Goleman (Leadership: The Power of Emotional Intelligence, 2011, etc.) argues that the ability to focus is “a little-noticed and underrated asset” that can help overcome problems like “zoning out” and “mind wandering,” among many others.
The author explains that attention span can be compared with a “mental muscle that we can strengthen by a work out,” with memorization and concentration being the forms of exercise that work the “muscle.” Showing how much time is spent in day-dreaming and mind wandering—up to 40 percent of the day, according to some estimates—Goleman identifies the changes in psychological and mental habits and activities that he believes will contribute to effectively addressing important contemporary issues like climate change and global warming. Quick, default reactions, which focus on the short term and “favor now in decisions of all kinds,” prevent concentration on the long-term objectives that such issues demand. Goleman also believes that such a transformation will require new methods of leadership working through new kinds of institutions. The success of future leaders will depend on their ability to maintain focus on long-term goals and improvements for the widest circles their influence can reach. The author supports his arguments with a psychological framework drawn from the contemporary field of neuroscience. He refers to a Nature magazine study on the ambiguous effects of playing computer games—from “Minesweeper” to poker—and stresses that “face-to-face interactions…pick up a multitude of signals which help us connect well, and wire together the neurons involved.” Unfortunately, “during thousands of hours spent online,” he writes, “the wiring of the social brain gets virtually no exercise.”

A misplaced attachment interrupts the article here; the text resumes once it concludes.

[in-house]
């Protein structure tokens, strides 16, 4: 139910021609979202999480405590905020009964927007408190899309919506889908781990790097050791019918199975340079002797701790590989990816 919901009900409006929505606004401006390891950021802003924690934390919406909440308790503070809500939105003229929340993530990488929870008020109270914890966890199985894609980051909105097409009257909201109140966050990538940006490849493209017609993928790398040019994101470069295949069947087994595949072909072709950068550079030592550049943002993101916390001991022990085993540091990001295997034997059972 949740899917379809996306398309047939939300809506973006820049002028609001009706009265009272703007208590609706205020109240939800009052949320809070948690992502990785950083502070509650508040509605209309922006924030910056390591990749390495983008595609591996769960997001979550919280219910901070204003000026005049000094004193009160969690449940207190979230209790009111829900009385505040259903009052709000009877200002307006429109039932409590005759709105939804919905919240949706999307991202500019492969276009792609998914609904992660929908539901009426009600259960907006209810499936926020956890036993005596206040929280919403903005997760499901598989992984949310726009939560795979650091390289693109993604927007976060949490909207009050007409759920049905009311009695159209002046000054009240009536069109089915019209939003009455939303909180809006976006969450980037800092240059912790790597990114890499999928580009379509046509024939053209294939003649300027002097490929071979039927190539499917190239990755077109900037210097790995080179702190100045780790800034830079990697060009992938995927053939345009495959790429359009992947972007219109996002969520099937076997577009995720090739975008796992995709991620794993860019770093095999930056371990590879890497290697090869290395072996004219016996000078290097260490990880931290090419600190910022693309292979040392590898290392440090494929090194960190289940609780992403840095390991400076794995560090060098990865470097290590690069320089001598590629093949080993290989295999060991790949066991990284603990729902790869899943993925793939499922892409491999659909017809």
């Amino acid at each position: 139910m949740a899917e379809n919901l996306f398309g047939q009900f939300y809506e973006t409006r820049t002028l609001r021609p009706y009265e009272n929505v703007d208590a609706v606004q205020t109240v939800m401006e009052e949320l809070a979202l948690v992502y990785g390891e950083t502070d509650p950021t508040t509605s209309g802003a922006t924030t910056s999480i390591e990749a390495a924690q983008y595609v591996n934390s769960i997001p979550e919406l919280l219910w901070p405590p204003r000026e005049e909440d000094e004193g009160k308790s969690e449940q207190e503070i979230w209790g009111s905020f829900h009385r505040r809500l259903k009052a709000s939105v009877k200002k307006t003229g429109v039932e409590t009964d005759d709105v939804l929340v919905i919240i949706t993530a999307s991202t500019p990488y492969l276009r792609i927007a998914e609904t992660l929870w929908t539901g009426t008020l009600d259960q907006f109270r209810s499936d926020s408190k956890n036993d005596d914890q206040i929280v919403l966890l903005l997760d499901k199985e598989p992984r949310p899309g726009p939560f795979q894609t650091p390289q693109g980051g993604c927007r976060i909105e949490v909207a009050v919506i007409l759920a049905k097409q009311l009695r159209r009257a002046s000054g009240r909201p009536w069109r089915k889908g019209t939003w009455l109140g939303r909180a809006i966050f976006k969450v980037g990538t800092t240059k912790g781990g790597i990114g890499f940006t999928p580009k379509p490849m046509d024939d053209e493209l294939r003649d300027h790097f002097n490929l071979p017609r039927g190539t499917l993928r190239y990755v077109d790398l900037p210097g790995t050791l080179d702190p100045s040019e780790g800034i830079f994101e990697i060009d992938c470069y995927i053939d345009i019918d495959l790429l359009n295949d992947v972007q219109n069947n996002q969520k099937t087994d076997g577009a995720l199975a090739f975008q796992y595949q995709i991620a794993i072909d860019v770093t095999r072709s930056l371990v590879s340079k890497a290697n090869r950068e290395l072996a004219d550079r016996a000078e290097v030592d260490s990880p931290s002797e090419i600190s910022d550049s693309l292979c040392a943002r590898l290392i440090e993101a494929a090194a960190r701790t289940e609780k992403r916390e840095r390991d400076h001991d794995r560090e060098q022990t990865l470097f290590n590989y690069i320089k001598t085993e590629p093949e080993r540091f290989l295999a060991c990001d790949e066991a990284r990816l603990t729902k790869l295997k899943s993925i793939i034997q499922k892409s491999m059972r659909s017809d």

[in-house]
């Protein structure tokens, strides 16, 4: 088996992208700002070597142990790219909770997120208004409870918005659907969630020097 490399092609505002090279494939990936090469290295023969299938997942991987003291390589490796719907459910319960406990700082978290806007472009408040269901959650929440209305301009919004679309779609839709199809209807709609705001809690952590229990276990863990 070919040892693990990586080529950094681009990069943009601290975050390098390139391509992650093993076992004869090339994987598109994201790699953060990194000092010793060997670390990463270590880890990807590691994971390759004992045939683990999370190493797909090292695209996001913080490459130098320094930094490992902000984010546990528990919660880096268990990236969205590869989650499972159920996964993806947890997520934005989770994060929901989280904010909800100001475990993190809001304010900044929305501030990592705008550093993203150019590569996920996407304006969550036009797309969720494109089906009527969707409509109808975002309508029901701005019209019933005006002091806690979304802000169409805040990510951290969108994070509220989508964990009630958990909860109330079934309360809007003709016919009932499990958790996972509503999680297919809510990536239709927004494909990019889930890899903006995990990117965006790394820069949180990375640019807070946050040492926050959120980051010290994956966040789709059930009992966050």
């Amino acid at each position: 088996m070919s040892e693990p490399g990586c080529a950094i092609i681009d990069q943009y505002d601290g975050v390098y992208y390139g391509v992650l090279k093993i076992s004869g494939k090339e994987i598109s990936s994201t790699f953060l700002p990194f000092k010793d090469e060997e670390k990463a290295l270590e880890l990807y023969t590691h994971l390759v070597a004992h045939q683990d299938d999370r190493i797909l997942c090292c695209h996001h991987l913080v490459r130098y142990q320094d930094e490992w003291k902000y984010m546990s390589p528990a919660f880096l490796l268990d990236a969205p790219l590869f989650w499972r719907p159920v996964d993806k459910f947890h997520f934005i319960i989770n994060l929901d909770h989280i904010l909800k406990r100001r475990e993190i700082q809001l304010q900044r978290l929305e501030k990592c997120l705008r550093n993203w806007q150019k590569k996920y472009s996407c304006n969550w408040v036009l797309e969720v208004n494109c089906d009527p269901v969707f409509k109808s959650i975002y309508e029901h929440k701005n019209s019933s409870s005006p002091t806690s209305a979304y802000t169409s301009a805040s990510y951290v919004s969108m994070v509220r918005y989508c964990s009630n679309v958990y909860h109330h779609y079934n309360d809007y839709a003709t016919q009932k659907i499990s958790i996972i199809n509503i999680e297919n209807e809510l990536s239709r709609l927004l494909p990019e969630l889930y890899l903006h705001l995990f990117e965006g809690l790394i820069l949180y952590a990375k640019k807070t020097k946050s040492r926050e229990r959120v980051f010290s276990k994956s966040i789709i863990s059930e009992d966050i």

A lively personalized account of the science of attention, which “ripples through most everything we seek to accomplish.”